To the barricades
We all will stream
And for our freedom
We will all be crippled and killed!

And with great panache, in the Polish style, clicking his heels, Alexei Alexeevich would hold out his hat and say: “Please give alms, for Christ sakes.” This helped, and Alexei Alexeevich rarely had to go without food again.

Everything went well, but in 1922, Alexei Alexeevich became acquainted with a person named Ivan Ivanovich Puzyrev (Bubbleman) who sold sunflower oil at the Straw Market. Puzyrev invited Alexei Alexeevich to a cafe and treated him to some real coffee and, while stuffing himself with pastries, spelled out some sort of complicated scheme, from which Alexei Alexeevich understood only what he was supposed to do, for which part he would receive from Puzyrev provisions of food. Alexei Alexeevich agreed and Puzyrev immediately, as a form of recompense, passed to him under the table two packets of tea and a pack of Radja cigarettes.

From this day forth, every morning Alexei Alexeevich came to see Puzyrev at the market and, receiving from him some sort of papers with scribbled signatures and innumerable official stamps, took a sled, if this was happening in winter, or, if it was happening in summer, a hand cart and set off, according to Puzyrev’s instructions, on the rounds of various offices where, having displayed his papers, he received some sort of boxes which he loaded on his sled or hand cart and, in the evening, would cart them off to Puzyrev at the latter’s apartment. However, one time, as Alexei Alexeevich was pulling his sled up to Puzyrev’s house, two men, one of them wearing a military overcoat, approached and asked him: “Is your last name Alexeev?” Later, Alexei Alexeevich was deposited in an automobile and hauled off to jail.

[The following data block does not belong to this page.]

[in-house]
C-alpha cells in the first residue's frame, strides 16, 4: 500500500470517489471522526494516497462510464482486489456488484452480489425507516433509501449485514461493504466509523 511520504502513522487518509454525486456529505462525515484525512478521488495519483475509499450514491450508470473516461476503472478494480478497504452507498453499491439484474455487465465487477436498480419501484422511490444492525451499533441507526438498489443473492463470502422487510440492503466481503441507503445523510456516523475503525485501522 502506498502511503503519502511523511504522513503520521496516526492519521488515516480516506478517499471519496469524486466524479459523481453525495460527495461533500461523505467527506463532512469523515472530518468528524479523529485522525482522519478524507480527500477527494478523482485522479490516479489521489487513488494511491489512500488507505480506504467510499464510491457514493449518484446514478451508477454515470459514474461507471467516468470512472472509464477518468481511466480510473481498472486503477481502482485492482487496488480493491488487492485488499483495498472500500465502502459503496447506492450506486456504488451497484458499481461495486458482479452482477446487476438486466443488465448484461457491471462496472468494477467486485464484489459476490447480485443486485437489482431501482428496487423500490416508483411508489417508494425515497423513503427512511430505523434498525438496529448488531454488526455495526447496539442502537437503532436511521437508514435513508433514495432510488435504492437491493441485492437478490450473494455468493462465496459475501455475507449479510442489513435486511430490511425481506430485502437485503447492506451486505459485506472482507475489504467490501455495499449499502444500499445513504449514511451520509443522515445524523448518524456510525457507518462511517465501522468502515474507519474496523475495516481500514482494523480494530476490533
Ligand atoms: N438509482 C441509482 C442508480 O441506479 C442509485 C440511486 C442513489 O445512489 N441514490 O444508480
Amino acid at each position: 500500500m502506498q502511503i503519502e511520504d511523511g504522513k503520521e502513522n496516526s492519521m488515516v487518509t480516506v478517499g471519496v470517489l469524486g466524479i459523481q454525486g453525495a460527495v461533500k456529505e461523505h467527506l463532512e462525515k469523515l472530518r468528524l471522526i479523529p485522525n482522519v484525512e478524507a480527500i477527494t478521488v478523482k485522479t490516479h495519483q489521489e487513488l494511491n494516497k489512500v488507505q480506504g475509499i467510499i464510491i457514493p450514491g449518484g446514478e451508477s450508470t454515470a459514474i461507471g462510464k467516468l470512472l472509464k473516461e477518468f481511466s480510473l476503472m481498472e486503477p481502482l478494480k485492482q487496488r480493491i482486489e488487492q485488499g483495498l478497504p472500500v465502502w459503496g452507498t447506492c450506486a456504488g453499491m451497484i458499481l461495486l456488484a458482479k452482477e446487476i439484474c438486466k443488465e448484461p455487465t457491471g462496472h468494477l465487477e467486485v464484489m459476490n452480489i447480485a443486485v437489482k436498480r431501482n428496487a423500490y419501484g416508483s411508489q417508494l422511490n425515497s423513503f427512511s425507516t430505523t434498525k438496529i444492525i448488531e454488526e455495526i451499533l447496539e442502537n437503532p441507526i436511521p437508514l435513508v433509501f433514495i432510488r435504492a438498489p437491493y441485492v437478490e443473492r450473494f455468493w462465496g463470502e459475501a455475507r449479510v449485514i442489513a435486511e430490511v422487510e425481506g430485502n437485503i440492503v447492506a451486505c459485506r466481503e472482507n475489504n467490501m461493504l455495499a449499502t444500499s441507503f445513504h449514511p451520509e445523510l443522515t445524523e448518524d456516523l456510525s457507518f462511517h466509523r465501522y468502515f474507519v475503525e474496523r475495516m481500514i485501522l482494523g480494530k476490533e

Under questioning, Alexei Alexeevich understood not a thing and only repeated that he had sacrificed his loins for his country and for the revolution. Still, despite this, he was sentenced to 10 years exile to the northernmost regions of his fatherland. Having returned back to Leningrad in 1928, Alexei Alexeevich resumed his former occupation and, standing on the corner of Volodarsky Prospect, threw his head back and, with an expression of pride, stomped his heels and began to sing:

To the barricades
We all will stream
And for our freedom
We will all be crippled and killed!

But without having completed his song even a second time, he was carted off in an unmarked car somewhere in the direction of the Admiralty. That was the last time anyone saw him.

And so ends this brief account of the life of that most distinguished knight and patriot, Alexei Alexeevich Alexeev.

1934-1936

 

Translated from the Russian by Alex Cigale

 

DANIIL KHARMS (1905-1942), along with Alexander Vvedensky, co-founded the OBERIU, the so-called Russian Absurdist group of poets during the 1920s and 30s. Kharms was not allowed to publish his work and survived for a time by writing poems for children. Having feigned insanity to avoid arrest and deportation to the Gulag, he starved to death in a psychiatric hospital in 1942, during the Nazi siege of Leningrad.

Alex Cigale